It was always going to be a close-run thing, but I’m sure none of us imagined that withdrawal from the European Union would be this chaotic so close to the exit date of Friday, March 29.
As the week has evolved, the chances of the UK falling off the cliff edge and embarking on a destructive ‘no deal’ Brexit have been steadily growing. Rather than stamping on the reverse pedal, though, Downing Street has doubled-down on its high-risk game of bluff with Parliament that could see the country exit the European club without an agreement.
Theresa May’s aggressive pitch to the nation last night was intended to concentrate MPs’ minds on passing her Withdrawal Agreement on the third time of asking. Her tactic of pitting the public against Parliament, though, appears to have spectacularly backfired and undermined her chances of getting her plan through the Commons — should it even be allowed to be debated by speaker John Bercow — thus increasing the chances of a ‘no deal’ conclusion to this turbulent political saga.
There’s clearly a lot for investors to worry about right now, and if you’re one of those concerned over the unfolding Brexit saga then you might want to give SThree (LSE: STHR) a close look today.
It’s not that the recruitment giant would be immune to the possible troubles created by a disorderly withdrawal. However, given that the business generates just 15% of group gross profits from these shores it’s in a better shape than many to ride out any potential economic turbulence in the near term and beyond.
In fact, I would argue that the rate at which SThree is making progress abroad should encourage investors to believe that it can deliver stupendous profits growth, irrespective of how Brexit pans out. In the three months to February, profits from Continental Europe, responsible for almost six-tenths of the group total, jumped 12%. And in its second-largest market of the US, these climbed 17% year-on-year.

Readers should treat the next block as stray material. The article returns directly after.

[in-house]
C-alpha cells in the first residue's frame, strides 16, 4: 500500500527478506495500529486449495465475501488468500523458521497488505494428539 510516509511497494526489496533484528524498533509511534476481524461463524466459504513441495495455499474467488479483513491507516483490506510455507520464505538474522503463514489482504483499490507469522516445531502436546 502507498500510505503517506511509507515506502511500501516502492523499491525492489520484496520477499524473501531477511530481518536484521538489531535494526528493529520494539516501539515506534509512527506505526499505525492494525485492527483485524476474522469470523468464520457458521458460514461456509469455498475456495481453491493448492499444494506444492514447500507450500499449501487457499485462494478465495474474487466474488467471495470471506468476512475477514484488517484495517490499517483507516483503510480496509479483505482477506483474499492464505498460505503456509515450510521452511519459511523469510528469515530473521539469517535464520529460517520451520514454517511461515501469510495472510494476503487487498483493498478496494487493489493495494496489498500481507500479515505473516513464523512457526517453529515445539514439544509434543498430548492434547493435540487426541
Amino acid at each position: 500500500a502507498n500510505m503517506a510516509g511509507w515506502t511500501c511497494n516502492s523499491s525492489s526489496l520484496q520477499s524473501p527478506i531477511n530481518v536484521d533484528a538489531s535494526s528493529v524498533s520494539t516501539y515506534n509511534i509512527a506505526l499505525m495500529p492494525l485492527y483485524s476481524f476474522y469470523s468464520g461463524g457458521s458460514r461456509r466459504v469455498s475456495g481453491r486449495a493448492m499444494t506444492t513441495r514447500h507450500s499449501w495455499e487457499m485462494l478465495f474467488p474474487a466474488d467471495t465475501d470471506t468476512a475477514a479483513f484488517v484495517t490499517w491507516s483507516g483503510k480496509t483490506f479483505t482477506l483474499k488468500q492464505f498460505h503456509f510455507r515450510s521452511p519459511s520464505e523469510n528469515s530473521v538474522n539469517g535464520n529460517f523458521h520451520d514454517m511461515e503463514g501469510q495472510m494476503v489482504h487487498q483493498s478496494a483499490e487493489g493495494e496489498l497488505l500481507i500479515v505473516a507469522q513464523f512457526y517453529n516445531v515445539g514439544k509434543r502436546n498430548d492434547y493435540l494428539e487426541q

It’s no shock that City analysts expect chunky profits growth at the small-cap through to the end of fiscal 2021, then, and for dividends to keep rising as well. Thus SThree carries jumbo yields of 5.5% and 5.5% for this year and next respectively.
More meaty dividends
Sausage casing maker Devro (LSE: DVO) is another great income pick for those fearful about the future of the UK economy.
Why? Well thanks to the impact of its Devro 100 restructuring plan, sales of its edible products are surging in hot growth markets and should continue to do so as new products like its Fine Ultra hit the market. Volumes in North American and Latin America grew 8% and 9% respectively in 2018, for example, while in South-East Asia these rose 6%, and in China 5% (excluding legacy products).
And there’s plenty of opportunity for Devro to keep growing sales as wealth and population numbers rise on a global level. This is why City analysts predict sustained earnings expansion over the next couple of years at least here, and that the company will also keep growing dividends. Consequently yields sit at an impressive 4.7% for this year and 4.9% for 2020.
Royston Wild has no position in any of the shares mentioned. The Motley Fool UK owns shares of and has recommended Devro. Views expressed on the companies mentioned in this article are those of the writer and therefore may differ from the official recommendations we make in our subscription services such as Share Advisor, Hidden Winners and Pro. Here at The Motley Fool we believe that considering a diverse range of insights makes us better investors.